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August 30, 2012

Album Review: Wild Nothing ‘Nocturne’

by @thoughtontracks

Back in college, I took a class on Bob Marley that was really more of a socioeconomic look into the world of Jamaican culture.  As the class went on, a major focus shifted to Bob’s song “Rat Race” and it’s broader meaning on a macro scale.  The imagery certainly fits for any culture, as really, what are we each doing every single day besides running around the maze of life ever searching for some cheddar – or in a more literal sense, happiness and bliss.  Music, well at least the albums I consider my favorites, have always provided a way to remove my soul from the maze that is life, allowing me to sit above and think about the journey, gain some clarity, and then re-enter to chase endlessly once again.  A few albums every year gain a place on the mantle of my sanity, and they tend to remain permanent residents.  I listen to a lot of albums once, but I find that I don’t often listen to the same over and over again.  But the ones I do…now those are the special ones…the select few that truly matter.

Jack Tatum is Wild Nothing.  Wild Nothing is Jack Tatum.  Meet and greet because you are likely to stay awhile.  Coming about two years after Gemini, the band’s sophomore LP Nocturne represents, according to Jack in a fantastic interview with Stereogum, his first album in which he wrote music for an audience other than just himself.  And I must say, personally, that this is one of my favorite collection of songs that I’ve ever put my ears to.  And while I loved Gemini, this album represents a whole new appreciation for the man behind the music.

And when I say the man behind the music, I mean that in the most literal sense, because Tatum writes and plays all of the music on the album besides the drums.  No song shows this off more than the infectous “Shadow”, a thought provoking track that strikes just the right mix of strings, acoustic guitar, and vocals.  While all of Wild Nothing’s songs can take on a “chill vibe”, this one stands out amongst his previous work as being able to pull the listener in rather than allowing you to sink into the surrounding atmosphere.  The acoustic guitar drives the moment home, giving this song a true semblance of completeness.  The second track, “Midnight Song”, harnesses the spirit of Gemini with some relaxing guitar and an ending jam that shows the effect that performing live has had on Tatum’s music.  If this track were on his previous album, it would have stayed as a guitar solo closing rather than bringing multiple parts together for a jam session at the end.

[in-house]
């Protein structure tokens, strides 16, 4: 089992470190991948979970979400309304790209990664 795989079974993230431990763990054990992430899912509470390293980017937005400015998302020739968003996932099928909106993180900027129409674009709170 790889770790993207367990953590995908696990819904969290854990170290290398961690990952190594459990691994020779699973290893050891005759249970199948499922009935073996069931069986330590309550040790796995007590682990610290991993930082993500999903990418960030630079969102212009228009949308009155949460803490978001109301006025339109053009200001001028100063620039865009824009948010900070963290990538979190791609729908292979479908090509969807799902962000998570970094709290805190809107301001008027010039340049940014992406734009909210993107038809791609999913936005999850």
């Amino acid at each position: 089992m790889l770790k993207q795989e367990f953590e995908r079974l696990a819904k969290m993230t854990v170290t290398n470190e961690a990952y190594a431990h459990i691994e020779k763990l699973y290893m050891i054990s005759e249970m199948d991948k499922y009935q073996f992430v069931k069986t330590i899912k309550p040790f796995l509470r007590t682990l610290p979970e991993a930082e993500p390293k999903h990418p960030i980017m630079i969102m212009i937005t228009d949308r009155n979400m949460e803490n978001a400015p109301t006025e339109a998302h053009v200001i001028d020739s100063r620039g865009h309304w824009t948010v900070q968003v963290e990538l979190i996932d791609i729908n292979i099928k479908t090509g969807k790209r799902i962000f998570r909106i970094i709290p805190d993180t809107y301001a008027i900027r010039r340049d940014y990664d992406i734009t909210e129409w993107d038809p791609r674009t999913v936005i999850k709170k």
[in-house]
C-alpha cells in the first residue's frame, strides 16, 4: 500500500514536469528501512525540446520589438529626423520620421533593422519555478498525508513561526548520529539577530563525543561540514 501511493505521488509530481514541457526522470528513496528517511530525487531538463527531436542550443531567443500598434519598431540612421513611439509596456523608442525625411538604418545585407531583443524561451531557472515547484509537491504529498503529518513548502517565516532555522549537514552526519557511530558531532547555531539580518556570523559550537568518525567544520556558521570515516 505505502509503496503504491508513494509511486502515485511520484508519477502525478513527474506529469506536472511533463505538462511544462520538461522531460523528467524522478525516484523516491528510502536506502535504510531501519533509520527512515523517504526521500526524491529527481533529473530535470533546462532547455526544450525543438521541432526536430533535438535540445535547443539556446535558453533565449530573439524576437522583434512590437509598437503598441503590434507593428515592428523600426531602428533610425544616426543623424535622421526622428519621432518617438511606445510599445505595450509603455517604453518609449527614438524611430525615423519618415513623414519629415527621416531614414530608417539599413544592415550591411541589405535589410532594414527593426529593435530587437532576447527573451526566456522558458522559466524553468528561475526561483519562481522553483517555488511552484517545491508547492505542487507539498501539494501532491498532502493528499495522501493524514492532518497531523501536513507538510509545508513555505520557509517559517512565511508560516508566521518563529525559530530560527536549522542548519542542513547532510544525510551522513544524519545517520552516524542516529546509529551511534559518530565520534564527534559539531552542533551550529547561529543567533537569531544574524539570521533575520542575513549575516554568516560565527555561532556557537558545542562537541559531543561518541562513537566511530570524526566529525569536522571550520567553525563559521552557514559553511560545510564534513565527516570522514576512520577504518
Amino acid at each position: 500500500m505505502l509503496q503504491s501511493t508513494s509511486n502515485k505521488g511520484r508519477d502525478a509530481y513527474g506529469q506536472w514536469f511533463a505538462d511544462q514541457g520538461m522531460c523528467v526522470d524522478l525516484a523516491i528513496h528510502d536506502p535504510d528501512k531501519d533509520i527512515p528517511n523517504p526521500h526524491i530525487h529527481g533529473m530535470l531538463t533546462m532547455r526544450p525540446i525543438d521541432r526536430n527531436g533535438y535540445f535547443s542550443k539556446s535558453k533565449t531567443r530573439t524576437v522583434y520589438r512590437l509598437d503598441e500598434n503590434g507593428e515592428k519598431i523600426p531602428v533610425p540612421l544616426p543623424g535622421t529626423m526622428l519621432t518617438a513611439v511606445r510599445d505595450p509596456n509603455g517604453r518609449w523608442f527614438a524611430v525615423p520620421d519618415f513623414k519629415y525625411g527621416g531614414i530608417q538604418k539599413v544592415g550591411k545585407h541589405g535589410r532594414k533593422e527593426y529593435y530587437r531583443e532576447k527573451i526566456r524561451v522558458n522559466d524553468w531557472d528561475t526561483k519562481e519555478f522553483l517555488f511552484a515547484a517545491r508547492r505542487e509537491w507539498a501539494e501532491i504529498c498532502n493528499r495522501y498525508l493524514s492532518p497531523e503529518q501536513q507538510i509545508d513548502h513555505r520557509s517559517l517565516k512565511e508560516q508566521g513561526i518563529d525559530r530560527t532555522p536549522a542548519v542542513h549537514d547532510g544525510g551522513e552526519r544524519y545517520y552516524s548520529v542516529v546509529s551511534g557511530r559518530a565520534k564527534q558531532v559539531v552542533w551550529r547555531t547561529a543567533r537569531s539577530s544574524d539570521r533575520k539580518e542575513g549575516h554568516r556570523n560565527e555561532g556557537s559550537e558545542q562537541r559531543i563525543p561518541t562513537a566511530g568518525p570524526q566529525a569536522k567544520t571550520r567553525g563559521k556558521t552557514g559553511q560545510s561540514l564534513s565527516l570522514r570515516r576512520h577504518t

The album’s namesake follows with what is perhaps the best song on this LP.  It fits into the overlapping themes of this album, namely the darker side of our interaction with others.  With a verse that says, “And I’m twisted / what can I say / your days are empty / and my tongue’s decayed / and we still / just don’t tempt me / one more night of your company” followed by “I know where to find you / I know where you go. / And I just want to let you know / You can have me / You can have me whole” you have a song that sounds borderline stalkerish in all the best ways.

Breaking into the middle of the album are “Through the Grass” and “Only Heather”, which feature the aforementioned atmospheric vibes of the first album.  “This Chain Won’t Break” represents another song where Jack has obviously harnessed the live atmosphere as you can almost see this song playing in front of you.  That point really can’t be overstated…the difference between writing your first album in your bedroom for yourself and your second for not only you, but others.  There’s a certain give and take that must exist, which is what I see being the biggest difference between these two albums.  When you are writing music with your fans in mind, you know they are expecting something, and only a performer can truly understand what that is.

Into the last half of the album, “Paradise” and “Counting Days” stand out amongst the crowd.  In speaking of the first, it’s an ethereal, dreamlike song of hope.  Like the rest of the album and Tatum’s work in general, it shys away from being over the top and instead focuses on a holistic sense of being.  On “Counting Days” Tatum’s vocals open up to the forefront of the music, leading the listener on a love affair as he proclaims amongst catchy guitar riffs, “You want to make spin / You want to hold me in”.

In all, Nocturne is what you want a second album to be from an emerging artist.  It’s sincere, honest music from his soul that shows growth for the sake of performance and not for the sake of simply change.  When I first saw Wild Nothing perform during the tour of the first album, I kept thinking during the show that something was missing.  And after listening to this album, I believe I’ve put my finger on it.  While Gemini was simply a collection of songs for Jack, Nocturne is one we can share with him.  And that makes all the difference between great and memorable.  Nocturne is available via your favorite record store or iTunes now via Captured Tracks. Stream the album in its entirety below.

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Written by Greg Dahman

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